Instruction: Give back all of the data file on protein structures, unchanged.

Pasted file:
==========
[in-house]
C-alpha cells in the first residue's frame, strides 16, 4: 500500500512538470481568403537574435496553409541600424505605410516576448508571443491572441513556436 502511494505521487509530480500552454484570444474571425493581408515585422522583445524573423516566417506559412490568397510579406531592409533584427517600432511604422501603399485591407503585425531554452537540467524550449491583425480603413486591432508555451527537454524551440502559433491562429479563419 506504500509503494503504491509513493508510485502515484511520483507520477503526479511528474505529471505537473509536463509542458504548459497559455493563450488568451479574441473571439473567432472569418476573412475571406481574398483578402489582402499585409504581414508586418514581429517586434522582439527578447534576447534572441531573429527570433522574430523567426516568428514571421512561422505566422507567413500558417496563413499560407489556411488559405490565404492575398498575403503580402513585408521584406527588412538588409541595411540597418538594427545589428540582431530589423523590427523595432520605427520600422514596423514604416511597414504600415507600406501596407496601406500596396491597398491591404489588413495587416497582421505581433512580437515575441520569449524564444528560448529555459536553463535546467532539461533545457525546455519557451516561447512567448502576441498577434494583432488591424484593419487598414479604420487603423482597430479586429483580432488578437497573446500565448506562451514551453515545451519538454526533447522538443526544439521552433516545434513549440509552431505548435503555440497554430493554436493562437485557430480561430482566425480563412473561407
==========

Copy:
[in-house]
C-alpha cells in the first residue's frame, strides 16, 4: 500500500512538470481568403537574435496553409541600424505605410516576448508571443491572441513556436 502511494505521487509530480500552454484570444474571425493581408515585422522583445524573423516566417506559412490568397510579406531592409533584427517600432511604422501603399485591407503585425531554452537540467524550449491583425480603413486591432508555451527537454524551440502559433491562429479563419 506504500509503494503504491509513493508510485502515484511520483507520477503526479511528474505529471505537473509536463509542458504548459497559455493563450488568451479574441473571439473567432472569418476573412475571406481574398483578402489582402499585409504581414508586418514581429517586434522582439527578447534576447534572441531573429527570433522574430523567426516568428514571421512561422505566422507567413500558417496563413499560407489556411488559405490565404492575398498575403503580402513585408521584406527588412538588409541595411540597418538594427545589428540582431530589423523590427523595432520605427520600422514596423514604416511597414504600415507600406501596407496601406500596396491597398491591404489588413495587416497582421505581433512580437515575441520569449524564444528560448529555459536553463535546467532539461533545457525546455519557451516561447512567448502576441498577434494583432488591424484593419487598414479604420487603423482597430479586429483580432488578437497573446500565448506562451514551453515545451519538454526533447522538443526544439521552433516545434513549440509552431505548435503555440497554430493554436493562437485557430480561430482566425480563412473561407